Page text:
Once I got my music there some of the cover art didn't match the albums and it was nearly impossible to delete dupes or make metadata edits from within the Sony App on my iPad. I admit I had an earlier version of the Sony but as far as I was concerned it wasn't ready for prime time.
The Sony sounds nice but it is far easier for me to manage my music library on my music server (all in one place) vs transferring it up to the Sony and keeping CD rips 'in sync'. I just use network streamers these days and don't have any 'transferring' to do. Everything resides on the music server which also acts as a NAS to the network streamers in our home.
click on "search for album art on web," and click on correct cover.
I didn't have any massive files to load before I got the thing.
I'll check it out. It might be just what I need.
I tried to send a PM to you and it would not go through?
JA Fant Esq.
Sorry! For some odd reason, the Asylum periodically changes my email preferences. I don't know why that happens, but I've changed it back to where anyone can send me email.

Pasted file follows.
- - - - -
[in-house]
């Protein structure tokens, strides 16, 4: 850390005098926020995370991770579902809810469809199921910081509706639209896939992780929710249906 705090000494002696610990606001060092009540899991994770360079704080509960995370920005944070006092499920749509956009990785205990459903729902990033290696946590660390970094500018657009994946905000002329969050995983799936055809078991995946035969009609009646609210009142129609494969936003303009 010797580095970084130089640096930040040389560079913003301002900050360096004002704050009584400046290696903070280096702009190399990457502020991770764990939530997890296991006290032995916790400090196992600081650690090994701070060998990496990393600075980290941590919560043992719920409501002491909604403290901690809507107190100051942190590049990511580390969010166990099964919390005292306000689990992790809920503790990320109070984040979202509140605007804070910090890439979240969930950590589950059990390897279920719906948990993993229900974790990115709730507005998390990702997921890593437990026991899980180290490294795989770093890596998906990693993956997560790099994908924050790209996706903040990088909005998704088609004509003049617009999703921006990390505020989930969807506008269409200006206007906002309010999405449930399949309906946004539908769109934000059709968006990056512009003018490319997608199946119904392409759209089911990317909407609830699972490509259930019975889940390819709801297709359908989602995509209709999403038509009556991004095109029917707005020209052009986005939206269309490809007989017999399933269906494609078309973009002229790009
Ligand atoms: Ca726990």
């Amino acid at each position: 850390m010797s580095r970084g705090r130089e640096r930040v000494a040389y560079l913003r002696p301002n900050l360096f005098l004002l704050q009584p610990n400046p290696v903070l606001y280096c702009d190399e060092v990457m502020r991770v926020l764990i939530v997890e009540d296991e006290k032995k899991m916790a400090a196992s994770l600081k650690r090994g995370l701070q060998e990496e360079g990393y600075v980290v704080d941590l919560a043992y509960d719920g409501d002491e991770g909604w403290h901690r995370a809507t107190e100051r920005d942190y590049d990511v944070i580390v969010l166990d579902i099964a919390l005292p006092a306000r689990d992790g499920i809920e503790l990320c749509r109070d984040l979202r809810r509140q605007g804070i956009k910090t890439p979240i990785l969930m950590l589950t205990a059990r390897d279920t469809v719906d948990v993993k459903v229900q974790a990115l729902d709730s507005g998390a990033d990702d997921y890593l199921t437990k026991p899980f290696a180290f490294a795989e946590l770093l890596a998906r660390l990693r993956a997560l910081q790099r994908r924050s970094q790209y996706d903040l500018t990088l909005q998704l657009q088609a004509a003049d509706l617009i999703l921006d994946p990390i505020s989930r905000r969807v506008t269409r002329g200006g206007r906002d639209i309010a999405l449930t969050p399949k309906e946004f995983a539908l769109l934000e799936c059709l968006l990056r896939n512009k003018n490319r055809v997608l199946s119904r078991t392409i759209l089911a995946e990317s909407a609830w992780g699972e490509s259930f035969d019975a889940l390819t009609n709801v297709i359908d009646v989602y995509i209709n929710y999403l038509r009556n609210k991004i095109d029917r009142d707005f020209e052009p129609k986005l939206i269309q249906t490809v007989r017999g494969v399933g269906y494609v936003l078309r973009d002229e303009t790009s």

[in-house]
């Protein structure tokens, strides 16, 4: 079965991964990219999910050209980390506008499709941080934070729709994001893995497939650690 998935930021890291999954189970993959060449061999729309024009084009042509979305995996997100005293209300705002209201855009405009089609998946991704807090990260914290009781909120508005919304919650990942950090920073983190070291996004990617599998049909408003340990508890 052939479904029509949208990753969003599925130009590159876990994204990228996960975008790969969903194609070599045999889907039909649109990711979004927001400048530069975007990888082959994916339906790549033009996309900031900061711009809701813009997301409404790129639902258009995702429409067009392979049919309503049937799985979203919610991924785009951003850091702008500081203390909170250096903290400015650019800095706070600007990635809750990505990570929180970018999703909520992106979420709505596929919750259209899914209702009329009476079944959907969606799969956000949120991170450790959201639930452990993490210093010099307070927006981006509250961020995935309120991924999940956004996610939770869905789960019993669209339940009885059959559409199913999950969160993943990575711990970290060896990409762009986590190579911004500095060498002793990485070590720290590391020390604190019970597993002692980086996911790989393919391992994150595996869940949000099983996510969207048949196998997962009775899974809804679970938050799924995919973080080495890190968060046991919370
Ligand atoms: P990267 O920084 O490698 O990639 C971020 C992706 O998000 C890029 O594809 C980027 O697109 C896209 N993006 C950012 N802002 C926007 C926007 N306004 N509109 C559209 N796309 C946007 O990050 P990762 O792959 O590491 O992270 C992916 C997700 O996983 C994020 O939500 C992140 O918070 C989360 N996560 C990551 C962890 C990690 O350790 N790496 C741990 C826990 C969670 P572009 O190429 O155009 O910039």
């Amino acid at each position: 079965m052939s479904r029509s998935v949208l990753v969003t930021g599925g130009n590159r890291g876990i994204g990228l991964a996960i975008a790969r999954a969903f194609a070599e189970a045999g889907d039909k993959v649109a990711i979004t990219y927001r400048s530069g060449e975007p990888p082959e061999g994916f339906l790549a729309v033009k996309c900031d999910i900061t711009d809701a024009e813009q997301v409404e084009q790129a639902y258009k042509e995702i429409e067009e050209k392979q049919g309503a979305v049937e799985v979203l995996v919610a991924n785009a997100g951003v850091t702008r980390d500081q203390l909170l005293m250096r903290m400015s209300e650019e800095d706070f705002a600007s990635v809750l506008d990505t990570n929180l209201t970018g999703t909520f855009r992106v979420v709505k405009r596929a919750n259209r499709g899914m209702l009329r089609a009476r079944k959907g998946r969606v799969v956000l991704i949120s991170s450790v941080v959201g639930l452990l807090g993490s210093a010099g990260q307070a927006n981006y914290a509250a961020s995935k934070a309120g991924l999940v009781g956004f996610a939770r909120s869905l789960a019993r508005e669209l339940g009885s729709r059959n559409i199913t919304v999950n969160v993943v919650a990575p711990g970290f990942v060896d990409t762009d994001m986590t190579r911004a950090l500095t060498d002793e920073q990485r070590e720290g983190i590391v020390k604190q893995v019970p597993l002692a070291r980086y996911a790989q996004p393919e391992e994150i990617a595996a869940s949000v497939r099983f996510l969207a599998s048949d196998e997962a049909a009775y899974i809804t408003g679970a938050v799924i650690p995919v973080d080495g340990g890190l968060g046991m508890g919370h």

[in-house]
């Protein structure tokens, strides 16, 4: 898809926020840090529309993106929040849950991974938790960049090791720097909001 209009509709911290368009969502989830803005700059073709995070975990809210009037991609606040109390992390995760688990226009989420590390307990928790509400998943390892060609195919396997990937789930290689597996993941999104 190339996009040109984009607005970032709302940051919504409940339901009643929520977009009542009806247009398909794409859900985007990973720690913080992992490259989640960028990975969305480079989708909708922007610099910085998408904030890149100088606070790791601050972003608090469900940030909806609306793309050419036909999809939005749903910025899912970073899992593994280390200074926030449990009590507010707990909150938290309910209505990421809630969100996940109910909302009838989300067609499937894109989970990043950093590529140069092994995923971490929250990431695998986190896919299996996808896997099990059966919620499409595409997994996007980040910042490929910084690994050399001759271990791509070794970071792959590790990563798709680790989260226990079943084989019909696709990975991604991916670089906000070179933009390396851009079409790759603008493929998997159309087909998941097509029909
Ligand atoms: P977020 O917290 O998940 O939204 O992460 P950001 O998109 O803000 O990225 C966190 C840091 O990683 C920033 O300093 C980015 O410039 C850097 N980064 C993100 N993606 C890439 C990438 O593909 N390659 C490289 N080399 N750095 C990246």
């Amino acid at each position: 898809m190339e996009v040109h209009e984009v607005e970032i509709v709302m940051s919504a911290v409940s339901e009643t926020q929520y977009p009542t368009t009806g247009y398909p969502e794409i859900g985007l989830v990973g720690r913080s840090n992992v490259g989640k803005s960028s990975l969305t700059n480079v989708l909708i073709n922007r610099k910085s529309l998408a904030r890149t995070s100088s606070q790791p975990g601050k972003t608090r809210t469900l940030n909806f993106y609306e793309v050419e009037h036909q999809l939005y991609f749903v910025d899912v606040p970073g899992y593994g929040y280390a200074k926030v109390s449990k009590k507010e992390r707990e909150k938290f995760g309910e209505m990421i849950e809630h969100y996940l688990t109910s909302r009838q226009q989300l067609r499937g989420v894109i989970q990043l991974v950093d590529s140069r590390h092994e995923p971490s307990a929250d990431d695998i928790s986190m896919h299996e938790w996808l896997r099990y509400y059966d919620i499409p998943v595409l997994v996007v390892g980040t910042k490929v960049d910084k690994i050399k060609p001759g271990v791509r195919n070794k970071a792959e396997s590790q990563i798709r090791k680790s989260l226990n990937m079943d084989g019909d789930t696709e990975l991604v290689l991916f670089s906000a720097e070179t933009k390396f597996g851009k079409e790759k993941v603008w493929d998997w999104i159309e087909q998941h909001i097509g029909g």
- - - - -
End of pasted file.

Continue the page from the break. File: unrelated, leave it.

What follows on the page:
Thank You- John.
Much Thanks! John
I hope the Z2 isn't too far off...
I like the HAP-Z1ES so much I now have 2 of them, one for each system. I am very happy with them. They always work perfectly and never even a hiccup. I transferred 600gb of music from my computer to the Sony and all of the artwork was in the proper places. I did a wired connection and started it around 9pm. When I got up the next morning, everything was there.
"everything under the sun is in tune but the sun is eclipsed by the moon."
Email Ayre Acoustics, they would tell you, the DX-5 I am talking about, mention issue with oppo, not sure completely but I read the software might be similar, so check with Ayre.
I'm aware of this option. In fact, I used to use a computer streamer but I much prefer a component like my Oppo BDP-105D or my TASCAM DA-3000. Actually, I greatly prefer using both of these with their inherent limitations compared to going back to a computer music streamer.
Since you acknowledge their limitations, why do you prefer them?